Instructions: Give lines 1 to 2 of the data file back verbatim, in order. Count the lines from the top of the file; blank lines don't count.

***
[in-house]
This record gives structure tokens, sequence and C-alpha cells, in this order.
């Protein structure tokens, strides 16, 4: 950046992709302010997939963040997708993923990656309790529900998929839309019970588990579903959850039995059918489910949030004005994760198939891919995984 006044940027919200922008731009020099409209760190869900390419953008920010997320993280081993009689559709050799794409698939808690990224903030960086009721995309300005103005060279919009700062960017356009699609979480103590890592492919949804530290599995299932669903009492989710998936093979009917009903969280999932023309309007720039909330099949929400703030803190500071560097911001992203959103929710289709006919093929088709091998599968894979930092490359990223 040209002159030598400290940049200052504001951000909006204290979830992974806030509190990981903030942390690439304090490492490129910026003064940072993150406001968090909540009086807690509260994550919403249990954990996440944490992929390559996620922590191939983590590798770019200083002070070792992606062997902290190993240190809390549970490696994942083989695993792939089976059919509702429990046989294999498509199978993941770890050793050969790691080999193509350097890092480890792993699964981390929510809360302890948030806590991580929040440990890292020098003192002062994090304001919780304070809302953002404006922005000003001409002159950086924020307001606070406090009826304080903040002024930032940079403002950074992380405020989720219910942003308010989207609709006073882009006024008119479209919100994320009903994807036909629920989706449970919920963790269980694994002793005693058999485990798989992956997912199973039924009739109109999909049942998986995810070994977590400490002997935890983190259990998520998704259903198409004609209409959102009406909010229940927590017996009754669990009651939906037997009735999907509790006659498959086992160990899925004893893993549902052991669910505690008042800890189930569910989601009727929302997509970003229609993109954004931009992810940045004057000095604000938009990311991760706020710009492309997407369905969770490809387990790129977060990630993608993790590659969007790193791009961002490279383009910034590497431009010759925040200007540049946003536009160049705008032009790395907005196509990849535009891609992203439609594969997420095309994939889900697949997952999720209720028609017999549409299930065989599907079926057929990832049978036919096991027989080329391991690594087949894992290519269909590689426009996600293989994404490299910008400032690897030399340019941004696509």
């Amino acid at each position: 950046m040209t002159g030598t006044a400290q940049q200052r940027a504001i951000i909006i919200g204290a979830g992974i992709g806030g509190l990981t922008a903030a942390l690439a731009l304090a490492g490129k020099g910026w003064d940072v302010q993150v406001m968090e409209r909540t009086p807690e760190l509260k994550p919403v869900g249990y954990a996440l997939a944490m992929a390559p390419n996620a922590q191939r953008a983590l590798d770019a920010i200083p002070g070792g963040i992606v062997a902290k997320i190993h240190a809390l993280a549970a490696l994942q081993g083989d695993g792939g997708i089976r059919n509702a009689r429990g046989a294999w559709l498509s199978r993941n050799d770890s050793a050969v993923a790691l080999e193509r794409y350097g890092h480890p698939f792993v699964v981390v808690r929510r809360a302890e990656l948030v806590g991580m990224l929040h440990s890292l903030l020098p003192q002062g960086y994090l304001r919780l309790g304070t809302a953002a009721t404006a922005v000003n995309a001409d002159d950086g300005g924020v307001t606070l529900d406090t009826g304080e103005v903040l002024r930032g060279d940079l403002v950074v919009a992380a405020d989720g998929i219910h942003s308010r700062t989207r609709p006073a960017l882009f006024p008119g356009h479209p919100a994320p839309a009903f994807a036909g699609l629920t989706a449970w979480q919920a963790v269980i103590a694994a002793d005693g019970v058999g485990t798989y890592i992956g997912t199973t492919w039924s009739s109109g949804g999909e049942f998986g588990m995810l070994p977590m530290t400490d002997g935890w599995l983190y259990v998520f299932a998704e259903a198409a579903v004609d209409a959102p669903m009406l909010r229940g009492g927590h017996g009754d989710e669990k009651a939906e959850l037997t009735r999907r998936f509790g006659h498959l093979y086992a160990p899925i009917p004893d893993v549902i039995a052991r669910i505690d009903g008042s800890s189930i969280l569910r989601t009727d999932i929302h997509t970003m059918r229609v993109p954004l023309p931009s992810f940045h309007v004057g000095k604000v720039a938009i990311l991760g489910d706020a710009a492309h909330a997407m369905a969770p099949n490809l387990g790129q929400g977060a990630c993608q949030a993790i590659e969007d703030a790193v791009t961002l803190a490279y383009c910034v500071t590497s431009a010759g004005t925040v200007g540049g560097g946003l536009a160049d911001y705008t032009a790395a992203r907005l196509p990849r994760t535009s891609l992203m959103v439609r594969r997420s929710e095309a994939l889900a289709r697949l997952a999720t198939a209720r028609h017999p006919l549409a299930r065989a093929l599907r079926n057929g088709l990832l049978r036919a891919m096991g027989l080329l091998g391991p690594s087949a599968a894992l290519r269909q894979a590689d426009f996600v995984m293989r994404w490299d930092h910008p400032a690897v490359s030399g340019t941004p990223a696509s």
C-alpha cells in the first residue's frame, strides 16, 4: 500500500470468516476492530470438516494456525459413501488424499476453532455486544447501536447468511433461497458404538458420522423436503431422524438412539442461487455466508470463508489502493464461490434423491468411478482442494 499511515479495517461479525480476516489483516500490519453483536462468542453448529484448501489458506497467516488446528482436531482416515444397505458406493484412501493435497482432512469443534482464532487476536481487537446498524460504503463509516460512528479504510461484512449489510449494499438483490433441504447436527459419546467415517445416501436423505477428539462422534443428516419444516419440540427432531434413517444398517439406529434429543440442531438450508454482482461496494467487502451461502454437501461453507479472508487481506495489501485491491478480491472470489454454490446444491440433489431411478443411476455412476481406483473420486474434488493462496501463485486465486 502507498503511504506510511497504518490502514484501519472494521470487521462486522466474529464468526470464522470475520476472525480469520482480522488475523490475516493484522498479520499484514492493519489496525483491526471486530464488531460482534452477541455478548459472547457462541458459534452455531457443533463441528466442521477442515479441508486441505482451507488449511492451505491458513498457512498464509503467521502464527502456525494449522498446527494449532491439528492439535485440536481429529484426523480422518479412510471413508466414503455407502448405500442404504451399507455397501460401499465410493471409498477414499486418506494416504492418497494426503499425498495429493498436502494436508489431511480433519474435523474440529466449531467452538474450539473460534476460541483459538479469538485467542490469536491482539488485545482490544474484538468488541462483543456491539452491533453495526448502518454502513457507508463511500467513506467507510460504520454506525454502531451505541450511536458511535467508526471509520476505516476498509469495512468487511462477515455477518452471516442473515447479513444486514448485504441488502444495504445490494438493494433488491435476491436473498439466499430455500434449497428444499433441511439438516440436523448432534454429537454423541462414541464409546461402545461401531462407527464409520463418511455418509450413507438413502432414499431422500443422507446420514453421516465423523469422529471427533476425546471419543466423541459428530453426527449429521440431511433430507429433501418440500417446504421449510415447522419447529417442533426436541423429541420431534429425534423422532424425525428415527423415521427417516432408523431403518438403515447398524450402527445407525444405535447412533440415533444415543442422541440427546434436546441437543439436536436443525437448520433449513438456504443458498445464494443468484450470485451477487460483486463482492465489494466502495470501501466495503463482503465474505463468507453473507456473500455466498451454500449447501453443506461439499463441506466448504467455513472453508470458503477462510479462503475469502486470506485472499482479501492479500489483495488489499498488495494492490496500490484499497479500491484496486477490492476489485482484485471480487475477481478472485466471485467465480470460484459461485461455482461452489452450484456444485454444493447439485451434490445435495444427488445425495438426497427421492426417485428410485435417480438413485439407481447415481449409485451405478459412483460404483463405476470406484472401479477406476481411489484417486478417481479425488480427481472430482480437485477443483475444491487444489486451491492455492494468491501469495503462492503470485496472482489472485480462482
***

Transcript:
[in-house]
This record gives structure tokens, sequence and C-alpha cells, in this order.